I also have Bullseye, Unique, Green Dot, Blue Dot, probably a few others laying around.

    Should I keep working with Power Pistol until I get where I want to move to another powder?

    Will experimenting with OAL impact felt recoil?



    I doubt OAL will effect felt recoil it will effect pressure.

    I would try a lighter bullet too maybe a 100 or 90 gr .355 bullet.

    One thing about reducing loads is you want the bulkiest powder you can get. The one thing you don't want to happen is detonation with a reduced load. My goto powder for 9mm and 45 is AA#5 but if I was trying to do what you are I would go with AA#2.

    What are you trying to accomplish?
    RLTW

  • iceracerxiceracerx Member Posts: 8,872 ✭✭✭
    edited November -1
    For 'light loads' you might be further ahead using LEAD bullets.

    I developed a load for a Ruger P85 eons ago.

    It is/was a Bulletworks 125 grain Cone Nose Bevel Base over 4.0 grains of 231 with an oal 1.125".

    The Ruger liked this load without any adjustments.

    Tried the same load in a 92F and if it ejected them, they fell at the shooters feet. The trouble was that 4.0 grains was the MAX load.

    Semi-autos can be 'tuned' by replacing the recoil spring.
  • truthfultruthful Member Posts: 1,646 ✭✭✭✭
    edited November -1
    I'd try some 85 or 90 grain bullets intended for the .380. Accuracy may suffer a bit due to the slightly smaller diameter.

    Felt recoil can sometimes be reduced by some modifications to the gun. Here are a few that I have used: (1) Add some weight to the gun. Sometime there is room for some strips of sheet lead on the inside of the grip panels. (2) Buy, or make, some custom grip panels that are thicker and spread the recoil over more of your hand. Thicker panels can be dug out a bit to add lead also.(3) Switch to rubber grips if the gun has wood or plastic.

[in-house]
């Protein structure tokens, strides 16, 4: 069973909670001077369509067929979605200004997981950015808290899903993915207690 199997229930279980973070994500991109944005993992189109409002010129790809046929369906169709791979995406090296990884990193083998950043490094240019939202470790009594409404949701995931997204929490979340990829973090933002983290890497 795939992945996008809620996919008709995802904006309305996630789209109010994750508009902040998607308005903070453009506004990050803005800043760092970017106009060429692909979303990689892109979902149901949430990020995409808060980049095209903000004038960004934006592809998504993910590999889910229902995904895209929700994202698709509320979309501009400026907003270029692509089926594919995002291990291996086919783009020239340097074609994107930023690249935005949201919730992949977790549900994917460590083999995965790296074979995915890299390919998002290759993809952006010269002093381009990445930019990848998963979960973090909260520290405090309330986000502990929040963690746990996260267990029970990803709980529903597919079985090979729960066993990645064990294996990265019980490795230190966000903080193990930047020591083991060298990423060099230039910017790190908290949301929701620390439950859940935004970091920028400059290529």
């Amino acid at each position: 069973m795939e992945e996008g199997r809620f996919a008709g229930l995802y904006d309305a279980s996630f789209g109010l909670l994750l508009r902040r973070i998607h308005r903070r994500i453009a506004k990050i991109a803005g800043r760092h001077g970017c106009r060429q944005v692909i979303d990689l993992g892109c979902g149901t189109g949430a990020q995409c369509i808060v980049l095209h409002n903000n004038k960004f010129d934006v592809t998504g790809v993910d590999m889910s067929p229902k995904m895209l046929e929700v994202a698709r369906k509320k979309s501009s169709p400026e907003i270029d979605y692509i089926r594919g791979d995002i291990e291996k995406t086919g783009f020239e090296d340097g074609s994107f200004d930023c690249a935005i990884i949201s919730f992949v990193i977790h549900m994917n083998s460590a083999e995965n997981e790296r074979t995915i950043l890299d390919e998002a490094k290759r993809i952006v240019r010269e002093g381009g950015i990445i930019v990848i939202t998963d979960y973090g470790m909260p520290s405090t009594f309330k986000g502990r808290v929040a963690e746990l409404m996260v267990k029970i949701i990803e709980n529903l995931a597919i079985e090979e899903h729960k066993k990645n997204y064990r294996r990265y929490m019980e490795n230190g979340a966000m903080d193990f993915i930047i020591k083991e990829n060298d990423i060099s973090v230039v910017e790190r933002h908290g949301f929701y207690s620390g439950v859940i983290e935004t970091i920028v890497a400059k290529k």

• retroxler58retroxler58 Member Posts: 32,652 ✭✭✭
    edited November -1
    Felt recoil is the reaction determined by the mass (bullet, un-burnt powder, and gas) that is projected out the muzzle at a particular velocity versus the mass of the pistol.

    Newtonian physics (Newton's three laws of motion) states:First Law = An object will remain at rest or remain in motion until acted upon by another force. aka Inertia.

    Second Law = Defines what happens to an object when acted upon by a force. aka Force equals Mass times Acceleration [ F = m x a ].

    Third Law = Explains that for every force, there is an equal and opposite force (reaction).The heavier and faster the projectile, greater the force (Second Law).
    That force then acts against the pistol (First Law).
    Then the pistol recoils equivilently, based upon the projectiles force (Third Law).